Suckers for Junk Science? Bush
Administration Defends Sucker Listings
By James Buchal
On July 16, 2001, David Vogel, a biologist engaged by the Klamath Water Users Association, testified before Congress as to the serious deficiencies in the sucker listing. His testimony, along with the documents in the files of the Service, demonstrates that there is no evidence that the suckers are endangered at all. It was not merely junk science that provided the rationale for the seizure of Klamath Basin water; it was junk science that drove the listing in the first place. One might go so far as to denounce the entire affair as a particularly vicious hoax.
On October 19, 2001, I filed a petition to delist the suckers. The law required a formal response within 90 days, "to the extent practicable". The Service's local office spit out a draft finding (which they refused to disclose) within 90 days, and then the process ground to a halt. Eventually on March 12, 2002, I filed a complaint to pry loose the 90-day finding. When that didn't work, on May 6, 2002, I filed a motion for summary judgment. The Service then issued its finding: "no substantial information has been presented or found that would indicate that delisting of the Lost River sucker or shortnose sucker may be warranted".
The Notice begins by noting, correctly, that severe overfishing (principally by the Klamath Tribe, though the Notice does not say so) drove populations down until the Oregon Department of Fish and Wildlife halted the fishing in 1987. But rather than wait for the fishing ban to have the obvious and anticipated effect, the Feds rushed in to list the suckers in 1988.
According to the Service, we should not be misled by the fact that scientists found virtually no suckers in the 1980s, and hundreds of thousands of them in the 1990s. The Service says that “comparisons between current [population] estimates and those made during the fishery, prior to its termination in 1987, are not informative due to extreme differences in methodology”.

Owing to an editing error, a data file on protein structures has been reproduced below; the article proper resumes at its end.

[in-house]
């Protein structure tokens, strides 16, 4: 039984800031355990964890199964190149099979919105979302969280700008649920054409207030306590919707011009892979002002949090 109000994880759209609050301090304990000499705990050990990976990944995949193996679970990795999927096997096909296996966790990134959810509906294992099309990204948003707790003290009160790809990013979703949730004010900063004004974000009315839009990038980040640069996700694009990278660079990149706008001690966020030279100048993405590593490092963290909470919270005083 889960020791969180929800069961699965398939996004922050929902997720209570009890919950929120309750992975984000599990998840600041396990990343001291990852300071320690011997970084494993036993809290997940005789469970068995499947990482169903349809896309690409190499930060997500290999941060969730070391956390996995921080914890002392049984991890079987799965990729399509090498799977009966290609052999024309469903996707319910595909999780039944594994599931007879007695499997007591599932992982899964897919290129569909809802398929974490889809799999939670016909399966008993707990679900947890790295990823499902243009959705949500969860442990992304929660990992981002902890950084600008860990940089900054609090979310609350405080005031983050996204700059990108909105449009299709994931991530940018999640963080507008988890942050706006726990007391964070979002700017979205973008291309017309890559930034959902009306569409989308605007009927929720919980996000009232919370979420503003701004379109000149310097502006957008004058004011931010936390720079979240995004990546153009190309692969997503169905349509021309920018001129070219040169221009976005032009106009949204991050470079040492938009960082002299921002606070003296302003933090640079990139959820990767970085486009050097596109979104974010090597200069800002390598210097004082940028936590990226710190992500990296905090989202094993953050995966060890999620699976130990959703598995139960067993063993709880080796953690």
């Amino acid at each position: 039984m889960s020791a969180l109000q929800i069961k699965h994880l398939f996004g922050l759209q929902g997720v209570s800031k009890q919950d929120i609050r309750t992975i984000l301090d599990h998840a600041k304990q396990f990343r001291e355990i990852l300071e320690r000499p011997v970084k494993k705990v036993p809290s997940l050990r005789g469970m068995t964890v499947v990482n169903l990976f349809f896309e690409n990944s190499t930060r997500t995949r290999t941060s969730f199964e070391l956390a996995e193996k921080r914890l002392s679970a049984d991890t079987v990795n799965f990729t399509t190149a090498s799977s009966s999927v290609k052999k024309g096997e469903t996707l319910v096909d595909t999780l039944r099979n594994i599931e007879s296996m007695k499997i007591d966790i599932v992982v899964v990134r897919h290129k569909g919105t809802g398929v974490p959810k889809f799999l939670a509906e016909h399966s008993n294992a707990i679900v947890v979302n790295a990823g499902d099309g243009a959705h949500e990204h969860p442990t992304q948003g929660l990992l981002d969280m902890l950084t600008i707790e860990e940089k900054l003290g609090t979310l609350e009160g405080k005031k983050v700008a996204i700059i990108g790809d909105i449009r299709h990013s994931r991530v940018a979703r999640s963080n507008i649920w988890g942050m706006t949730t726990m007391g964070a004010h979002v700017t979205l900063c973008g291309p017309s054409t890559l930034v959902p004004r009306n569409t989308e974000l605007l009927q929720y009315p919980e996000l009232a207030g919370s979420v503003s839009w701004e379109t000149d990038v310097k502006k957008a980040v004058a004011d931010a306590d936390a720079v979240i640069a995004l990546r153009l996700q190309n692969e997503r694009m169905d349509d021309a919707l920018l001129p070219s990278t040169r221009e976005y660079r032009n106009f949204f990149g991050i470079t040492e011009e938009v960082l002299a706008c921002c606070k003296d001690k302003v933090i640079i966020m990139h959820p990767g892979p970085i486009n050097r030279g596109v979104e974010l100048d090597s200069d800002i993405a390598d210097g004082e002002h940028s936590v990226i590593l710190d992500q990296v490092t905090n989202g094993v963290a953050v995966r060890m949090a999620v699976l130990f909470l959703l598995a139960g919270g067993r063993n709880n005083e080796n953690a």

But the scientists prior to listing were trying to estimate sucker populations, and so were the scientists afterwards. For the Service to say that we can't compare the estimates at all is simply a pseudo-scientific way of saying that the Service refuses to acknowledge the simple truth: sucker populations went way up after overfishing stopped, and are no longer in any appreciable danger of extinction.
Such a finding is anathema to the Service and its employees, many of whom would be out of a job but for the listings. Thus the Service claims the suckers are still "endangered", and that:
This is the grossest sort of junk science. Perhaps the most egregious statement is the claim that "entrainment" (being sucked into irrigation canals) poses a meaningful threat of extinction. Here is a map of where the suckers are found, at the Northern end of Upper Klamath Lake:
The water intake for the Klamath Project is at the very bottom of this picture. While it may escape the comprehension of our heavily-indoctrinated biologists, a population of hundreds of thousands of fish cannot possibly be pushed to extinction by sucking out a few stray fish from the fringes of the population.
Ironically, at the same time the Service complains in the Notice about "entrainment", it complains in its press release heralding the Notice about "barriers to movement between different populations". Where are the different populations? At the other end of canals where suckers are entrained, of course. So suckers are endangered because the Project facilities allow them to move between bodies of water, and endangered because they can't move between bodies of water. This is the sort of contradictory, ideologically-driven "thinking" that has infested all the natural resource agencies.